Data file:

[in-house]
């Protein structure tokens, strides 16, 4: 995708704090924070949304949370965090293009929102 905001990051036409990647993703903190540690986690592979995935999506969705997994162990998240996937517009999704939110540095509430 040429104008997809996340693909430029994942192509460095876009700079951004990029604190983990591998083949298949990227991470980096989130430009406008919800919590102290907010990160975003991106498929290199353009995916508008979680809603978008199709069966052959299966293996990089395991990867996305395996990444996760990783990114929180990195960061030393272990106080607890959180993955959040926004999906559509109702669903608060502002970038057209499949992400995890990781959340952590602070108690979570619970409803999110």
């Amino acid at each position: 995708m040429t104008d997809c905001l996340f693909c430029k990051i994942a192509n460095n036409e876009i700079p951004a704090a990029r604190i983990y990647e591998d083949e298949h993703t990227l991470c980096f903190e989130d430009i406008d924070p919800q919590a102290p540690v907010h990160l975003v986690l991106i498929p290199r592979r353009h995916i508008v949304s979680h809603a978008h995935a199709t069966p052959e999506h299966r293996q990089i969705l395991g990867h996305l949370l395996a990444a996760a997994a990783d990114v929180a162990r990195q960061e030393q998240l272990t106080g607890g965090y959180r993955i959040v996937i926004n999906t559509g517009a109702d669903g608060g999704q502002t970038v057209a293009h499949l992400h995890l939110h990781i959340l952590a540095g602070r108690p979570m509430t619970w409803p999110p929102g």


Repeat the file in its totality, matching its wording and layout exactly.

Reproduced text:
[in-house]
């Protein structure tokens, strides 16, 4: 995708704090924070949304949370965090293009929102 905001990051036409990647993703903190540690986690592979995935999506969705997994162990998240996937517009999704939110540095509430 040429104008997809996340693909430029994942192509460095876009700079951004990029604190983990591998083949298949990227991470980096989130430009406008919800919590102290907010990160975003991106498929290199353009995916508008979680809603978008199709069966052959299966293996990089395991990867996305395996990444996760990783990114929180990195960061030393272990106080607890959180993955959040926004999906559509109702669903608060502002970038057209499949992400995890990781959340952590602070108690979570619970409803999110």
């Amino acid at each position: 995708m040429t104008d997809c905001l996340f693909c430029k990051i994942a192509n460095n036409e876009i700079p951004a704090a990029r604190i983990y990647e591998d083949e298949h993703t990227l991470c980096f903190e989130d430009i406008d924070p919800q919590a102290p540690v907010h990160l975003v986690l991106i498929p290199r592979r353009h995916i508008v949304s979680h809603a978008h995935a199709t069966p052959e999506h299966r293996q990089i969705l395991g990867h996305l949370l395996a990444a996760a997994a990783d990114v929180a162990r990195q960061e030393q998240l272990t106080g607890g965090y959180r993955i959040v996937i926004n999906t559509g517009a109702d669903g608060g999704q502002t970038v057209a293009h499949l992400h995890l939110h990781i959340l952590a540095g602070r108690p979570m509430t619970w409803p999110p929102g």